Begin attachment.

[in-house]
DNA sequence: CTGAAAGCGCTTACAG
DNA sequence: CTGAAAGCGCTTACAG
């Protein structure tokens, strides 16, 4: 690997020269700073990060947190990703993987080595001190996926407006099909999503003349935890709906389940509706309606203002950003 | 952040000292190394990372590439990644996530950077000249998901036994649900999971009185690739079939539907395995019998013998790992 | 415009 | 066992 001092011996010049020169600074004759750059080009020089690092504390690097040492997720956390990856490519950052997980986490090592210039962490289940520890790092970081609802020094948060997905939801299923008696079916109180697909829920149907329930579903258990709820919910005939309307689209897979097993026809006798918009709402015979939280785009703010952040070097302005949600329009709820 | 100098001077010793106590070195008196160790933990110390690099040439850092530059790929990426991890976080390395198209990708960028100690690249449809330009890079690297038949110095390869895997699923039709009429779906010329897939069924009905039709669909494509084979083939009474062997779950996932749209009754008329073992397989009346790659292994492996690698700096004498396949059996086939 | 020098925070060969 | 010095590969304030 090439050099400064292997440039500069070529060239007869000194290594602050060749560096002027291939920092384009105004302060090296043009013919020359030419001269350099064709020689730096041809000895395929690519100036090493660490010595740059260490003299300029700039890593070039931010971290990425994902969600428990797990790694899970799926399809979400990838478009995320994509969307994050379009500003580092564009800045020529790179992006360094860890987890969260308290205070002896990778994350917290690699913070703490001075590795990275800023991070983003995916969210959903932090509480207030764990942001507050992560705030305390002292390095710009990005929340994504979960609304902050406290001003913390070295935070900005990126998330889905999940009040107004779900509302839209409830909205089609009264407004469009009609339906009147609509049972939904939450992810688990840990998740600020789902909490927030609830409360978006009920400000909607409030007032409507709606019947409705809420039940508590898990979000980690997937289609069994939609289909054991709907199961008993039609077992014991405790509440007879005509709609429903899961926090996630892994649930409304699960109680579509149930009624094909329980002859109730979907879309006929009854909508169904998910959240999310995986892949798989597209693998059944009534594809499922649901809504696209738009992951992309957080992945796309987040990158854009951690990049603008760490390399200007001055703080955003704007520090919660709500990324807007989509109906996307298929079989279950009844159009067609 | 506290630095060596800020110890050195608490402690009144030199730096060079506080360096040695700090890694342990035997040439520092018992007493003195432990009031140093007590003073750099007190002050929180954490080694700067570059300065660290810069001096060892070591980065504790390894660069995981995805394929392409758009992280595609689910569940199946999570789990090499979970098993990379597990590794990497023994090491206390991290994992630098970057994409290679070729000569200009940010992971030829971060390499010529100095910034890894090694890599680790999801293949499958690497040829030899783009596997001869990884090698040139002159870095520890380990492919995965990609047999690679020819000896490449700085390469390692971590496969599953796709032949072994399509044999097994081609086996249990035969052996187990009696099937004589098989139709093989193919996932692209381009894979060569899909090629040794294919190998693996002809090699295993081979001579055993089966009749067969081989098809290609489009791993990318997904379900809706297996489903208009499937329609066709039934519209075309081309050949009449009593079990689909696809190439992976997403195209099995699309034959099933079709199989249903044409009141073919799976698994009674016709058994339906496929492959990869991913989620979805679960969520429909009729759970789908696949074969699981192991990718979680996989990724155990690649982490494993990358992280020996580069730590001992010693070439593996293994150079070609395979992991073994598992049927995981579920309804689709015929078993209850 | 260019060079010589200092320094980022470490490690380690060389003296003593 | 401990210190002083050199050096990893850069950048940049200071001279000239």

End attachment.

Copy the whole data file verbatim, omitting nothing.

[in-house]
DNA sequence: CTGAAAGCGCTTACAG
DNA sequence: CTGAAAGCGCTTACAG
């Protein structure tokens, strides 16, 4: 690997020269700073990060947190990703993987080595001190996926407006099909999503003349935890709906389940509706309606203002950003 | 952040000292190394990372590439990644996530950077000249998901036994649900999971009185690739079939539907395995019998013998790992 | 415009 | 066992 001092011996010049020169600074004759750059080009020089690092504390690097040492997720956390990856490519950052997980986490090592210039962490289940520890790092970081609802020094948060997905939801299923008696079916109180697909829920149907329930579903258990709820919910005939309307689209897979097993026809006798918009709402015979939280785009703010952040070097302005949600329009709820 | 100098001077010793106590070195008196160790933990110390690099040439850092530059790929990426991890976080390395198209990708960028100690690249449809330009890079690297038949110095390869895997699923039709009429779906010329897939069924009905039709669909494509084979083939009474062997779950996932749209009754008329073992397989009346790659292994492996690698700096004498396949059996086939 | 020098925070060969 | 010095590969304030 090439050099400064292997440039500069070529060239007869000194290594602050060749560096002027291939920092384009105004302060090296043009013919020359030419001269350099064709020689730096041809000895395929690519100036090493660490010595740059260490003299300029700039890593070039931010971290990425994902969600428990797990790694899970799926399809979400990838478009995320994509969307994050379009500003580092564009800045020529790179992006360094860890987890969260308290205070002896990778994350917290690699913070703490001075590795990275800023991070983003995916969210959903932090509480207030764990942001507050992560705030305390002292390095710009990005929340994504979960609304902050406290001003913390070295935070900005990126998330889905999940009040107004779900509302839209409830909205089609009264407004469009009609339906009147609509049972939904939450992810688990840990998740600020789902909490927030609830409360978006009920400000909607409030007032409507709606019947409705809420039940508590898990979000980690997937289609069994939609289909054991709907199961008993039609077992014991405790509440007879005509709609429903899961926090996630892994649930409304699960109680579509149930009624094909329980002859109730979907879309006929009854909508169904998910959240999310995986892949798989597209693998059944009534594809499922649901809504696209738009992951992309957080992945796309987040990158854009951690990049603008760490390399200007001055703080955003704007520090919660709500990324807007989509109906996307298929079989279950009844159009067609 | 506290630095060596800020110890050195608490402690009144030199730096060079506080360096040695700090890694342990035997040439520092018992007493003195432990009031140093007590003073750099007190002050929180954490080694700067570059300065660290810069001096060892070591980065504790390894660069995981995805394929392409758009992280595609689910569940199946999570789990090499979970098993990379597990590794990497023994090491206390991290994992630098970057994409290679070729000569200009940010992971030829971060390499010529100095910034890894090694890599680790999801293949499958690497040829030899783009596997001869990884090698040139002159870095520890380990492919995965990609047999690679020819000896490449700085390469390692971590496969599953796709032949072994399509044999097994081609086996249990035969052996187990009696099937004589098989139709093989193919996932692209381009894979060569899909090629040794294919190998693996002809090699295993081979001579055993089966009749067969081989098809290609489009791993990318997904379900809706297996489903208009499937329609066709039934519209075309081309050949009449009593079990689909696809190439992976997403195209099995699309034959099933079709199989249903044409009141073919799976698994009674016709058994339906496929492959990869991913989620979805679960969520429909009729759970789908696949074969699981192991990718979680996989990724155990690649982490494993990358992280020996580069730590001992010693070439593996293994150079070609395979992991073994598992049927995981579920309804689709015929078993209850 | 260019060079010589200092320094980022470490490690380690060389003296003593 | 401990210190002083050199050096990893850069950048940049200071001279000239």